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Jack And The Beanstalk Panto


COVID-19 has hit the Theatrical Entertainment Industry hard and the Panto Season is in crisis.......well thanks to Peter Duncan and an amazing cast and crew.........if you can't go to the Panto, the Panto will come to you.......

Peter Duncan Interview

With more than 200 pantomimes cancelled across the UK, ‘Blue Peter’ legend Peter Duncan decided to film a lockdown version of ‘Jack and the Beanstalk’ with a cast and crew of 35 entirely over the summer on sets in his back garden. Designed to be an online treat to be downloaded by families to watch together over Christmas, the film, in which he stars as Dame Trott, has now impressed UK cinemas chains. It will now get a VIP red carpet London film premiere then roll out to all Everyman cinemas on December 5, followed by Showcase and Showcase Cinema De Luxe cinemas on December 11.

How did ‘Jack and the Beanstalk’ come about?

When I realised there might not be any pantomimes at Christmas during the first lockdown I had an idea to create my own film on location in London back garden. I already owned costumes and scenery from my previous theatre productions so then it became a matter of finding a talented cast, crew and production team.

When did you first get the idea to bring panto online and into cinemas this Christmas?

I always thought the film would work by streaming it from our website but I never imagined it would have a cinema release. The cinema release came about because my sister, who played the front end of Buttercup the cow (with her husband reluctantly shoved in the back end in a covid-safe ‘cow bubble’) knew the wife of the Chief Executive of the wonderful Everyman cinemas. A meeting was arranged and I showed him the footage, which he liked and so it progressed from there.

How important is it for families to have access to a pantomime despite theatres being closed?

Some theatres are planning to put on smaller pop-up panto productions or panto alternatives and I wish them luck. It is important primarily because of laughter. There is nothing more joyous than watching a whole family or friends laugh together, sometimes at the same things, sometimes at grown-up jokes but more often for the giggles that children have when they think something is funny. Pantomime is a deep-seated tradition in our culture built up over a couple of hundred years. We all know how to interact with the actors, but we are often caught out by the sadness and pathos plus a good pantomime will always captivate with a good story well told.

Tell us about the process of filming the panto? What was that like?

First I had to write the screenplay which I adapted from my previous theatre productions. I also wrote the songs, some old, some new, and this was the hardest and most time consuming part of the process. I collaborated online with my wise musical director Colin Cattle, who lives in York and the award-winning director Ian Talbot, who used to run Regent’s Park Open Air Theatre and is famous for his bottom! Shakespeare’s that is, in ‘A Midsummers Night Dream’. I suppose this is what the pantomime turned out to be. Once the production was cast and crew assembled the actual filming was exciting and hilarious partly because the freelancers who jobs were suddenly curtailed during lockdown were bursting with energy, if only because they had found work in a profession they love and were dedicated too. Being in your element it’s called.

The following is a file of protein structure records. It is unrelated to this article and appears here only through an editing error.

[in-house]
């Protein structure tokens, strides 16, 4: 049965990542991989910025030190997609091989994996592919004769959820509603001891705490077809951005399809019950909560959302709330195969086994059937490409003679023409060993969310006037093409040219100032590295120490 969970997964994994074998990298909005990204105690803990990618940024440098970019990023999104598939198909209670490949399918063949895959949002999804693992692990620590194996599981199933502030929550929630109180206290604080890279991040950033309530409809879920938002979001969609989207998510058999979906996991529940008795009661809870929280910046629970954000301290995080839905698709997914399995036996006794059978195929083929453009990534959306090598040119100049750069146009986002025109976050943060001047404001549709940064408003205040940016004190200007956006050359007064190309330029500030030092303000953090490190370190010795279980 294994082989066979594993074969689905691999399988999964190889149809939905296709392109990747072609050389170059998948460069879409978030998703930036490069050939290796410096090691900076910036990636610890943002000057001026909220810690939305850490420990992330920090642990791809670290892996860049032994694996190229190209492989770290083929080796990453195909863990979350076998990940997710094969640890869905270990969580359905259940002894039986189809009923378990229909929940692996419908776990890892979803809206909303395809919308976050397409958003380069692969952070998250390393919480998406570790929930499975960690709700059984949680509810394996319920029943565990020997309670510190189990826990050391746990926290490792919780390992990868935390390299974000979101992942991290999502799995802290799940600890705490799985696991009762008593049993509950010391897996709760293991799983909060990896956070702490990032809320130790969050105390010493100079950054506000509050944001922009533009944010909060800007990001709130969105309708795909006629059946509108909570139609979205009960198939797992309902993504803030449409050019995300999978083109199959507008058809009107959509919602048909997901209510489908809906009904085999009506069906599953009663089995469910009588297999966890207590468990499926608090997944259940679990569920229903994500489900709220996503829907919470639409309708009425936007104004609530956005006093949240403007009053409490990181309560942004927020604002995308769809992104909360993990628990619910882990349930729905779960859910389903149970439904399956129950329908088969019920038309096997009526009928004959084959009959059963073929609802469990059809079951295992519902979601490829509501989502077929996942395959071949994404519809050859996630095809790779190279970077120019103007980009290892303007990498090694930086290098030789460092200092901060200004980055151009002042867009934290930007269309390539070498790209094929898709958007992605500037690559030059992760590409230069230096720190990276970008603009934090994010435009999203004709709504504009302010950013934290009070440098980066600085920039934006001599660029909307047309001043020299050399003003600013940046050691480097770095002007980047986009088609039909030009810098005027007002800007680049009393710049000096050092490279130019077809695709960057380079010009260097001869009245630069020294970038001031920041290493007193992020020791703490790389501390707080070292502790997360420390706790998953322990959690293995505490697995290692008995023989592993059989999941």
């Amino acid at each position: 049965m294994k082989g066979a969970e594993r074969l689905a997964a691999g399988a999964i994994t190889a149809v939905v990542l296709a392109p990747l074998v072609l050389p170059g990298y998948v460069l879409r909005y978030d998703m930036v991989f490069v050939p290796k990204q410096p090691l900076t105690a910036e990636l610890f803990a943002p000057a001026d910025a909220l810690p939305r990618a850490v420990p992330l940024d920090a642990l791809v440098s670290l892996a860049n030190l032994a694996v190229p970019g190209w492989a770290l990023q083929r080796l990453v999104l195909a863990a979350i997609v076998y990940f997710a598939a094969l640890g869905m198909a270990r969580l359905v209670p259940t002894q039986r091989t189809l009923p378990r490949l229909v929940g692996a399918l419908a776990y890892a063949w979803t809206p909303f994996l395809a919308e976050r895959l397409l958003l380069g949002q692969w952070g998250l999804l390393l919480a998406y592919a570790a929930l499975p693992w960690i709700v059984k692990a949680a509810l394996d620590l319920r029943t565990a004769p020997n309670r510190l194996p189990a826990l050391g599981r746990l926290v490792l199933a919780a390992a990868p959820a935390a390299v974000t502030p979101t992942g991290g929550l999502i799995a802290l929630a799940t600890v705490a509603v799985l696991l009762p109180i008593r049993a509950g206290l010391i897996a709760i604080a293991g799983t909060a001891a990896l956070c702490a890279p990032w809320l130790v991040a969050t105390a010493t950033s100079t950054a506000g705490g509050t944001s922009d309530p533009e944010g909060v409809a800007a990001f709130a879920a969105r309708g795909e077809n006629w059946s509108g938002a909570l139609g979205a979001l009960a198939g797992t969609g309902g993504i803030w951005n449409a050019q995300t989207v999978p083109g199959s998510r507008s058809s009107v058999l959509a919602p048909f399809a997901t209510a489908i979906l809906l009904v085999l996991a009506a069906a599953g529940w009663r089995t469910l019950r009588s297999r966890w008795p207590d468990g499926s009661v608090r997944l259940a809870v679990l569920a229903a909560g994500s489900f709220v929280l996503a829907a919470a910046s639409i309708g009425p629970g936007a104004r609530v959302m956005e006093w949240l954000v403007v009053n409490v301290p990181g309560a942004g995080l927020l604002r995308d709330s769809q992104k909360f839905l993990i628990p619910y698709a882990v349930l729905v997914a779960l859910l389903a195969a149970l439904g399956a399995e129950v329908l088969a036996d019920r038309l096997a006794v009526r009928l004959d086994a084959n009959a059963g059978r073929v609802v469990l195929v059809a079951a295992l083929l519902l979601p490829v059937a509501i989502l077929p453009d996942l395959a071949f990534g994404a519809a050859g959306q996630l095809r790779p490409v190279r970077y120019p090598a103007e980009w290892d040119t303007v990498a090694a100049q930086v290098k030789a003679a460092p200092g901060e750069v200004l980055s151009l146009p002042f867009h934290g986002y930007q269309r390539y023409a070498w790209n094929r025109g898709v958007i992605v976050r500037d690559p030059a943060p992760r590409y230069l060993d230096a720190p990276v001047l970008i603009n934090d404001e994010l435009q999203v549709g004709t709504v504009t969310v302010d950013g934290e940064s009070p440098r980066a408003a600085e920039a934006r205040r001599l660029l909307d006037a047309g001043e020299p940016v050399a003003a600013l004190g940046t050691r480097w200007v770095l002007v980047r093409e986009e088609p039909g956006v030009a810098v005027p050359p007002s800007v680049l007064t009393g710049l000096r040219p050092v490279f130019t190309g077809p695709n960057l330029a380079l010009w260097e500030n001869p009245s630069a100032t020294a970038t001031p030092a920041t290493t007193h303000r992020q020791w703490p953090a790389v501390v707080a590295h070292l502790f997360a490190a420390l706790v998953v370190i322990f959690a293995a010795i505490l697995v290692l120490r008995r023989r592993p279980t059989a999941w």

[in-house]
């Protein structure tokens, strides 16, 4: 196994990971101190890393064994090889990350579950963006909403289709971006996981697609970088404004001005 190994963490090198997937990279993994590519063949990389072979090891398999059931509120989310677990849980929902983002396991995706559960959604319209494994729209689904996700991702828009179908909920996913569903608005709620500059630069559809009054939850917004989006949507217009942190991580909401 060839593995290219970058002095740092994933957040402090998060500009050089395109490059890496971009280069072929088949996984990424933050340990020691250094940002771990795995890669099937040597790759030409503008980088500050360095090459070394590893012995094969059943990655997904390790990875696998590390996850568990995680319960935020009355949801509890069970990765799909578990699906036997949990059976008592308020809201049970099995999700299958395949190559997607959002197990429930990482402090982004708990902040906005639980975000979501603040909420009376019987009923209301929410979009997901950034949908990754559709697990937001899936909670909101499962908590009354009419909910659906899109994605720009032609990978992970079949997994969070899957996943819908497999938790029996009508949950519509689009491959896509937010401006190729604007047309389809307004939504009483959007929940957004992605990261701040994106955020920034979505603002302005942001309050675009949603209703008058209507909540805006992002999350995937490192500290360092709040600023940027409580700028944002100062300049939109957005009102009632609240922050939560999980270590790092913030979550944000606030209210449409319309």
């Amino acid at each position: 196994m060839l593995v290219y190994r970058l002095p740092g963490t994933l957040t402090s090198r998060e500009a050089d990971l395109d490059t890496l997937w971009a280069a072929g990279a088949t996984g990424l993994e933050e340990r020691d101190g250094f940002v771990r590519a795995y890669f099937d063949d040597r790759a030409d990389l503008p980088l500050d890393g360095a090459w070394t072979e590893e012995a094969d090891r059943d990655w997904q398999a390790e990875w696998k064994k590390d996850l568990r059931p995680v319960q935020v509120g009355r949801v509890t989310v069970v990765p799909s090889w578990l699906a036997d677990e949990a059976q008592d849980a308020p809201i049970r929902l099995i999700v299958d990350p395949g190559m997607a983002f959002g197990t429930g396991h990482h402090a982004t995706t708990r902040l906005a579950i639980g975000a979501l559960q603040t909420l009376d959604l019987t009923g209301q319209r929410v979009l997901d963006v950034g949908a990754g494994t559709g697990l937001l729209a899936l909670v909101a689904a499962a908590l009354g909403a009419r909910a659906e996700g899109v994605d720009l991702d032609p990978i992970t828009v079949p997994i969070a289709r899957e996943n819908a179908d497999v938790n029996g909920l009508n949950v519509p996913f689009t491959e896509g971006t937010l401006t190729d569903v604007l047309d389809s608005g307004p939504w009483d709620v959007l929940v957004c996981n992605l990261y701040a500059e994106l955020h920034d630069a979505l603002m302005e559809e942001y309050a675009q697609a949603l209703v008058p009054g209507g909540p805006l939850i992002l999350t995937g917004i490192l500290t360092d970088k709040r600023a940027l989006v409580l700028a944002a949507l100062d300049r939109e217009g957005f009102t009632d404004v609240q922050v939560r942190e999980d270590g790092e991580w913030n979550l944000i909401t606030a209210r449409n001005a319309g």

And it was a family affair wasn’t it?! Everyone got involved!

Apart from my sister and my brother-in- law performing as Buttercup the silly old moo, my middle daughter Katie, who is a playwright played the piano in one scene and my eldest Lucy, a singer known as ‘Luki’ recorded the original song as the end credits roll. Georgia, my youngest daughter, lent her editing eye to the process and Arthur, my son ,was head of location catering as he is a chef. My wife Annie is the production co-ordinator, known as The Boss. Great nieces and other family members also feature in the big song numbers as well as a glamorous array of local extras.

‘Jack and the Beanstalk’ will be available to watch online but it’ll also be shown in Everyman and Showcase cinemas across the country. You must be really excited about that?

I am a little too over-excited about that and looking forward to the premiere at the beautiful Crystal Palace Everyman, which is close to where I grew up as a child. I’m also pleased for all the actors who’ll have a nice film credit to add to their CV. It is also great opportunity for my cameraman, Luke Roberts, who’s a drummer and once played Ringo Starr when he’s not a cinema photographer, and I’m especially happy my for co-producer Denise Silvey with whom I’ve collaborated on several productions. There is still something magical about a cinema release, it’s kind of romantic and a boost to all those behind the scenes, the editors, the marketing department, and all the charities we are making donations to.

It might not be panto as we traditionally know it, but does ‘Jack and the Beanstalk’ still have all the classic elements of a traditional panto?

It does, especially the ability to ‘shout at the screen’ when you feel the need! It is also interactive and there is a song sheet, so you can sing your heart out, too. For schools that watch online we have produced a four-part video guide to show you how you to put on your own pantomime for classmate bubbles or family and friends as well as a live zoom call with Dame Trott for shout outs and birthdays. For the Scouts and Guides I’m doing a few Facebook live events, and a singalong video for care homes. We have even filmed a spoof ‘Blue Peter;’ episode where I show you how to make good slosh/gunge. I even wear my famous green and white suit!

What is your family background in theatre?

My father Alan Gale began his career doing ‘fit up’ shows on Redcar Sands, called ‘The Wavelets’ and when he met mother they produced and performed in pantomimes and summer seasons their whole lives. It’s in my DNA.

What was it like starting your acting career in Laurence Olivier’s company at the National Theatre?

It was amazing but I was too young to realise just how lucky I was. I used to watch him from the flies wailing as Shylock in ‘The Merchant of Venice’, I was convinced he could see me and kept ducking down. Sir Larry once asked me if I played the spoons, I had no idea what he was on about. He used to live in Brighton and would often perambulate along the promenade to see my parents’ Olde Tyme Music Hall on the West Pier. I like to think that was what inspired his character Archie Rice in playwright John Osborne’s ‘The Entertainer’ John Osborne also featured in the movie ‘Flash Gordon’ banging a stick in the scene I was about to be bitten by the stump monster. I was then stabbed though the heart by a future James Bond (Timothy Dalton). Although the current James Bond won’t be in cinemas this Christmas, I will be as Dame Trott. What goes around around, comes around.